Metal Architecture Metal Architecture

Metal Architecture

February 2010

Artistic Shade Screen Is Key Component of Building’s Design

The artistic shade screen on the new state-of-the-art Science and Humanities building at the Sierra Canyon School, Chatsworth, Calif., offers a pleasing break from the ordinary for students looking through it and passers-by looking at it.

The curved screen, made of perforated Kalzip aluminum panels from Kalzip Inc., Michigan City, Ind., is a key design component of the 54,000-square-foot building that includes classrooms, a library, science and laboratory facilities, and a student center. The screen encloses one side of a 350-foot outdoor passageway connecting the new facilities and providing an exciting social space for students as they move between classes. Completed in April 2008, the three-story structure sits over a 41,000-square-foot on-grade parking garage.

The architect of record, Parallax Associates Inc., Culver City, Calif., created the new master plan for the upper campus that serves grades 7 through 12 of the independent coeducational school serving more than 900 students on two campuses overlooking the San Fernando Valley.

The Kalzip material was chosen for its ability to reflect heat from the mostly southern exposure, in addition to buffering the wind and providing security. The screen is formed from Kalzip 64/400 perforated 0.04-aluminum material with a 6-8 pattern. Kalzip 65/305 solid 0.04-aluminum was used for the parapet at the top of the screen. Both materials have a metallic silver coating.

“The code requires a specific density of fabric or material to be approved for use as a guardrail. The perforated Kalzip was a good candidate because it’s a consistent fabric yet you can still see though it. It met code [2007 California Building Code, Section 1013, Guards] and eliminated the need for a separate guard rail element,” said Principal Craig Jameson, AIA, who served and project principal and co-designer with firm Principal John Masotta, who served as the project architect. Del Amo Construction Inc., Torrance, Calif., was general contractor for the project. “The perforated panels were installed horizontally to create the screen,” said Curt Jennings, project manager. Progressive Roofing, Oxnard, Calif., installed the panels.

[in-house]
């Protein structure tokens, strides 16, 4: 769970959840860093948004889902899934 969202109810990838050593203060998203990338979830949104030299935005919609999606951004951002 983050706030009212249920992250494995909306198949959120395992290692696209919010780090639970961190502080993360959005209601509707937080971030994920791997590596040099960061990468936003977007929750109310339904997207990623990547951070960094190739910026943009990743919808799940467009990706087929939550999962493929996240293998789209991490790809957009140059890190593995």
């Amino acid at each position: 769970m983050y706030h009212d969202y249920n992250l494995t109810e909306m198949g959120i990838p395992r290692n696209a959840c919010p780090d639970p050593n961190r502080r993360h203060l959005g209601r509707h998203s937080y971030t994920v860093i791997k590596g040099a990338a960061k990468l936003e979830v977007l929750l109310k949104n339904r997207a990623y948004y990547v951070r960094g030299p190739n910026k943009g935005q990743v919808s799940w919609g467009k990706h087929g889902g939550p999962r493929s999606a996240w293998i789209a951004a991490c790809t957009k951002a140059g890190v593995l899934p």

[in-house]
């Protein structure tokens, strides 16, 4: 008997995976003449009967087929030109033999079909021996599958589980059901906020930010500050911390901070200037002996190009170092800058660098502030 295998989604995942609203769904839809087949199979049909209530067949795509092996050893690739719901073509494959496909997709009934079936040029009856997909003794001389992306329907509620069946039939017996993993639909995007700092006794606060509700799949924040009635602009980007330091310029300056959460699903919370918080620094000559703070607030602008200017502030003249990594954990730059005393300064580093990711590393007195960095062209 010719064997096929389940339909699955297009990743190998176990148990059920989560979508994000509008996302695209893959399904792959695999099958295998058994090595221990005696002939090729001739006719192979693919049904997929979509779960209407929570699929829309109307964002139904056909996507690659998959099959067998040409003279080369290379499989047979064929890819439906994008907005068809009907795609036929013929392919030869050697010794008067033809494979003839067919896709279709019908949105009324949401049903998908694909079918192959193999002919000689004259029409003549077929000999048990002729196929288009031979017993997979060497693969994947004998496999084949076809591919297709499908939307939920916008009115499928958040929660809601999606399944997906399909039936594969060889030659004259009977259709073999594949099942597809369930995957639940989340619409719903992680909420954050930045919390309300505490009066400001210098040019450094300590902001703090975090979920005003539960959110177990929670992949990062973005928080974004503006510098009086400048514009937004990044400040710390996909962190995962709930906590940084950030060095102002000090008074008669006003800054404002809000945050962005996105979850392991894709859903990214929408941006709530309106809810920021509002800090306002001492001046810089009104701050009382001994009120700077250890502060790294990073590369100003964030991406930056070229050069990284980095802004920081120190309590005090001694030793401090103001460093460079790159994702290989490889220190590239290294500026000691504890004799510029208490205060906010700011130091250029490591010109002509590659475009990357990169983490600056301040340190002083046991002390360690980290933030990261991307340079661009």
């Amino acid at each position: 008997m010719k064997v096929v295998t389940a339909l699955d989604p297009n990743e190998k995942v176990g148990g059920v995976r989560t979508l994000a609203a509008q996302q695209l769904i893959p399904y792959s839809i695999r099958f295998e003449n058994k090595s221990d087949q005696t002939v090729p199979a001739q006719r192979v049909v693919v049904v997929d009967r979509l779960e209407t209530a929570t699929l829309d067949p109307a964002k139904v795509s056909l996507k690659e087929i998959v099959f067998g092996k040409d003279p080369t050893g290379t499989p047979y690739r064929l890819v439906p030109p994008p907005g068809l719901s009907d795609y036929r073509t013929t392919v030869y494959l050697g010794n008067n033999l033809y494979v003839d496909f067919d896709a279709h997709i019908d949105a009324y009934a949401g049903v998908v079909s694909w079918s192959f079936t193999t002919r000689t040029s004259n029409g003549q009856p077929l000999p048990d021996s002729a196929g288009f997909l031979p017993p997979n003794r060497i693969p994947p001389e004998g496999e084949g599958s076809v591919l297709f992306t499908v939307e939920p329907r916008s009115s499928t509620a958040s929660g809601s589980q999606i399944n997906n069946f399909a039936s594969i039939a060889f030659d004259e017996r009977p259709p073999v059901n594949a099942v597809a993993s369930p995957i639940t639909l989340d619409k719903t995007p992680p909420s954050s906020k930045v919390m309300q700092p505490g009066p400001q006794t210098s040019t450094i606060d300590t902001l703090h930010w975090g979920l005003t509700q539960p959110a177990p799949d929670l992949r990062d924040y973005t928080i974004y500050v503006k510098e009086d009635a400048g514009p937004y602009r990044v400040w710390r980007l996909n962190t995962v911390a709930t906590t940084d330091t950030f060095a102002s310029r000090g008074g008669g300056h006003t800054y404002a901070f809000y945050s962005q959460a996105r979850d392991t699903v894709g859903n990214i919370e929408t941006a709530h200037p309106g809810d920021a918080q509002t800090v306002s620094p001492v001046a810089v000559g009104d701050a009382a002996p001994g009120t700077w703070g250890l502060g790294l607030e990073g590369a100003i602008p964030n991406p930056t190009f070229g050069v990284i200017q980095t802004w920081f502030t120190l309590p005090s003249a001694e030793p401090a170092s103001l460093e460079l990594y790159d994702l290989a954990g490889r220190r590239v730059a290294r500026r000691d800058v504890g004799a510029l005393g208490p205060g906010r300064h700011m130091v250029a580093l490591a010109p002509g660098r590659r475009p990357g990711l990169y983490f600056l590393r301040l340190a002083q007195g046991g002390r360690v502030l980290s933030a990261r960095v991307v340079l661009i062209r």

According to Jameson and Jennings, the patterned openings in the screen frame the fantastic views of the San Fernando Valley. For students and other using the corridor, the setting is one that encourages them to take time out to enjoy the scenery.

Functionally, the screen protects the corridor, which is on the exterior of the building that faces southeast with a stronger orientation to the south. The architects’ decision to place the corridor on the exterior and shade it was based on their sustainable design approach.

“Many schools would have put the corridor inside the building and air conditioned it, which would increase energy costs. Keeping it on the exterior and shading it will provide substantial energy savings over the life of the building because the aluminum screen will reduce heat gain,’ Jameson said.

The building has several sustainable features, such as on-site water infiltration, operable sash windows, natural lighting, the use of renewable and recyclable materials, and decentralized air conditioning. Each room has its own air conditioning so occupants can turn the system on or off as needed, and energy won’t be wasted on unoccupied rooms.

“The goal for this campus was to be a 21st century educational flagship. We’re about the future and this was a good place to show it because the site is fairly open and on a hillside,” Jameson noted. “A four-lane highway curves in front of it, so this dynamic element on the building has a lot of visibility. As we work on the other buildings on this campus we’ll use Kalzip wherever we can to keep the design consistent.”